The European Commision has launched an investigation into the territorial licensing models that prevent iTunes music costing the same in every European state.
The Commission has written to Apple and the major record labels accusing them of enforcing these restrictions, meaning music fans in one European country are unable to buy music from a website outside the country, but still in Europe.
This is a system which clearly runs counter to the notion of the single European market, as it restricts consumers to buying music from their country of reidence – even if the state next door sells music for cheaper.
Apple has said it wanted to offer a single European service, but faced obastacles from labels and artist royalty agencies. The music industry has historically developed a territorial licensing model.
"We were advised by the music labels and publishers that there were certain legal limits to the rights they could grant us," Apple told the BBC.
The Commission alleges in its letter that these agreements violate the EC Treaty's rules prohibiting restrictive business practices (Article 81).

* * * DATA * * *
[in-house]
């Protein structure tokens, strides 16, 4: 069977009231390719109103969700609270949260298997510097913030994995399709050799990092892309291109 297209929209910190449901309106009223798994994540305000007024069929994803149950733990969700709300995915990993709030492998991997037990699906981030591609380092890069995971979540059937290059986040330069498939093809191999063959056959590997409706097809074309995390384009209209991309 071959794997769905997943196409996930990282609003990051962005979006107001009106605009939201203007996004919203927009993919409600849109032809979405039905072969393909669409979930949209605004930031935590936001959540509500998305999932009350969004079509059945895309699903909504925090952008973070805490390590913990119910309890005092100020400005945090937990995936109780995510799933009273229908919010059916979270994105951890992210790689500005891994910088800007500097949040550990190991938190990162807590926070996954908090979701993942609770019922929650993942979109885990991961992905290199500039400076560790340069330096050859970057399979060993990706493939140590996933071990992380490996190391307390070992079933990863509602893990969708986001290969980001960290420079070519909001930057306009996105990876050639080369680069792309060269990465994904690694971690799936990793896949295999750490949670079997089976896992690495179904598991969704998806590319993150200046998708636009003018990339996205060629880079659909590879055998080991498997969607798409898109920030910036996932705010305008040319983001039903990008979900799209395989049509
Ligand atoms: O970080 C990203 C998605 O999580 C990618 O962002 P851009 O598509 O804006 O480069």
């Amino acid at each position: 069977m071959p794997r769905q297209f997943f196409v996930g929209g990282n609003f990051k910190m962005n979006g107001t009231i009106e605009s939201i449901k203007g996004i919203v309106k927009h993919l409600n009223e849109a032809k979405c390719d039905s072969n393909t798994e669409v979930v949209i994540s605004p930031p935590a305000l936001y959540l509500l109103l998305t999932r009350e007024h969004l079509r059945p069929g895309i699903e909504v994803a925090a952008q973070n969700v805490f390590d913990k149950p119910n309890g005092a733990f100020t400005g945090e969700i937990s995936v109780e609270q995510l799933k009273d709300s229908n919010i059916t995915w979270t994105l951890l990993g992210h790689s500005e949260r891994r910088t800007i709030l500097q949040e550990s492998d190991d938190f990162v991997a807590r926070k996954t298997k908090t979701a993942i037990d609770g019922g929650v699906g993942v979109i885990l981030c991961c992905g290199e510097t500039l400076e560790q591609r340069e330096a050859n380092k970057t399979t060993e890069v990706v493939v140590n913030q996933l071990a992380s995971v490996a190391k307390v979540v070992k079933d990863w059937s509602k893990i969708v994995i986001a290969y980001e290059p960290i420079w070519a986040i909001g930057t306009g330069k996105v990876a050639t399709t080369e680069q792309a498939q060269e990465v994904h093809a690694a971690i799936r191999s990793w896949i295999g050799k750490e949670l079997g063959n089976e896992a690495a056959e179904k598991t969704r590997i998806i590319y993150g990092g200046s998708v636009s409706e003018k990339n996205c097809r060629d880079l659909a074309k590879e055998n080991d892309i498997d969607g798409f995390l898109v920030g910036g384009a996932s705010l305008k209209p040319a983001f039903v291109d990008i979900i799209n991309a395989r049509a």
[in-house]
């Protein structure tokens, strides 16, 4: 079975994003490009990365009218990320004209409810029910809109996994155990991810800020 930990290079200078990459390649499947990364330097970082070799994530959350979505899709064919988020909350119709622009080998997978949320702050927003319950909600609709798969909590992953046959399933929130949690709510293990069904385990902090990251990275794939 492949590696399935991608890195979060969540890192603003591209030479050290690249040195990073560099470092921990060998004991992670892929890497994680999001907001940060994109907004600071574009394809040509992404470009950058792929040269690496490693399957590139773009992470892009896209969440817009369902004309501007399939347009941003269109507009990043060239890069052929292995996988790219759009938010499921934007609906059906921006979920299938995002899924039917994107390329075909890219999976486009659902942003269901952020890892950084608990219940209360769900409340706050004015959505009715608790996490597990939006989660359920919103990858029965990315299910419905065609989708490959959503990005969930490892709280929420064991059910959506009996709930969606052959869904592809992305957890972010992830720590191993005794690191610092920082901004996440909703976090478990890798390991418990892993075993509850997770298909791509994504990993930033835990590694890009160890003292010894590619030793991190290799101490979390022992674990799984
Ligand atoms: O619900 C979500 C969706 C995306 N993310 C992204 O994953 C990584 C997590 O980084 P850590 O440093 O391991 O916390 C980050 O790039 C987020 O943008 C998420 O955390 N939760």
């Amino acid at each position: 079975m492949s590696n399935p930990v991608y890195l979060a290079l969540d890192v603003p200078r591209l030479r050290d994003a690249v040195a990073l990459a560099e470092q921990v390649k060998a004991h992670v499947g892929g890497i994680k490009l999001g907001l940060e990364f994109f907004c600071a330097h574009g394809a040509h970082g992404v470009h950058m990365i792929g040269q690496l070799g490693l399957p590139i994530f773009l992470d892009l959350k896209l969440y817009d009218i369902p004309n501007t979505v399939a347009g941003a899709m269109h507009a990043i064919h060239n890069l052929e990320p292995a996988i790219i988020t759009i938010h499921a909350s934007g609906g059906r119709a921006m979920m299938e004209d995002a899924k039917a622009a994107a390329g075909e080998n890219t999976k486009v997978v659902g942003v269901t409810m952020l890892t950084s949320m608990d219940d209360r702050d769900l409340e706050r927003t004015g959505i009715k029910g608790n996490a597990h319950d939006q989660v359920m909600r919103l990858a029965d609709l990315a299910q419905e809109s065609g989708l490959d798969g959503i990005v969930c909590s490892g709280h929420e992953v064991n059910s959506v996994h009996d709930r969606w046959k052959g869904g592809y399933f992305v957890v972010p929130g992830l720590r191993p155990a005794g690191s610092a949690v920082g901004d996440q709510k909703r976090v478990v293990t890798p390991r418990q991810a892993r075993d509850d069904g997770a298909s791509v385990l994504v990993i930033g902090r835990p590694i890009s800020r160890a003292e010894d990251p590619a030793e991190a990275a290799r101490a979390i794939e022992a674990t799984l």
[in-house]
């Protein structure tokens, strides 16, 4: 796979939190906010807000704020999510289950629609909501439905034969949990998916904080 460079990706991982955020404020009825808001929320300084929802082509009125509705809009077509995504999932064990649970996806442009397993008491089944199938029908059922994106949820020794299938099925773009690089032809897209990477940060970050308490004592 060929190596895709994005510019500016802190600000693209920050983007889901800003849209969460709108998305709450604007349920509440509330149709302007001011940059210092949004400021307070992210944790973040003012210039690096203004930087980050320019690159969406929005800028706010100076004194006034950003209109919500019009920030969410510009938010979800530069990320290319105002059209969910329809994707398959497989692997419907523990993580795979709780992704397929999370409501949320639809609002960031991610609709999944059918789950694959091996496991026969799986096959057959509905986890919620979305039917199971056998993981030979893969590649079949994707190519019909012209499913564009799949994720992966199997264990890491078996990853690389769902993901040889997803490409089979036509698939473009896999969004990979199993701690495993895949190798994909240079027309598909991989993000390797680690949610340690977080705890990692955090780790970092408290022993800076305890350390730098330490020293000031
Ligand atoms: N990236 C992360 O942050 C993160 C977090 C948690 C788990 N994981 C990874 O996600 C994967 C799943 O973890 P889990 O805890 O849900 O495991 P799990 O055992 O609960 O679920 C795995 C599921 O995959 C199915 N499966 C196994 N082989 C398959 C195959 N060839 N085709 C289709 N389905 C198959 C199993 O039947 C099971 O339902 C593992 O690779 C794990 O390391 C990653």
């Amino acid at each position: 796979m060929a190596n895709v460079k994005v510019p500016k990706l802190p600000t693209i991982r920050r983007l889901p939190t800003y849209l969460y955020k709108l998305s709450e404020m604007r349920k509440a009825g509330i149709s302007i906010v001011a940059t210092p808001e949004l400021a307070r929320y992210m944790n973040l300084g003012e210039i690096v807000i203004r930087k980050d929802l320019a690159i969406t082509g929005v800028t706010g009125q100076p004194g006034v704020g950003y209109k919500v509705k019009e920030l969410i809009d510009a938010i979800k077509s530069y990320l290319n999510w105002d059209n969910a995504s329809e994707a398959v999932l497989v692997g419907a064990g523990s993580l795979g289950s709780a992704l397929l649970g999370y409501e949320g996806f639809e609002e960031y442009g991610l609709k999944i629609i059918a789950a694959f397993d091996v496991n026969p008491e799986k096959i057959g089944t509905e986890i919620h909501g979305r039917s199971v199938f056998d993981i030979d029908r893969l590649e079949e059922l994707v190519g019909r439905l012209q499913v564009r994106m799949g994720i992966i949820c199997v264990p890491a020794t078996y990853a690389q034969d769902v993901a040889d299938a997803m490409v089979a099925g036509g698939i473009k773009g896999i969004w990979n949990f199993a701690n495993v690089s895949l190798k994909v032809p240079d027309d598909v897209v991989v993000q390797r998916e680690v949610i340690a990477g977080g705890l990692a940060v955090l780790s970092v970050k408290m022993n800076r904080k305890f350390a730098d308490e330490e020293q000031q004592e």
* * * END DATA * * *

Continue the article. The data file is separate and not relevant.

It alleges that distribution agreements between Apple and major record companies contain territorial sales restrictions which violate Article 81 of the EC Treaty.
"iTunes verifies consumers' country of residence through their credit card details. For example, in order to buy a music download from the iTunes' Belgian on-line store a consumer must use a credit card issued by a bank with an address in Belgium," the Commission explains.
The letter does not allege that Apple is in a dominant market position and is not about Apple's use of its proprietary Digital Rights Management (DRM) to control usage rights for downloads from the iTunes Store.
Statements of Objections are a formal step in European antitrust investigations. After receiving them, companies have two months to defend themselves in writing. They can also ask for an oral hearing which usually takes place about one month after the written reply has been received. Only after having heard the company's defence can the Commission take a final decision, which may be accompanied by fines of up to ten per cent of a company’s worldwide annual turnover.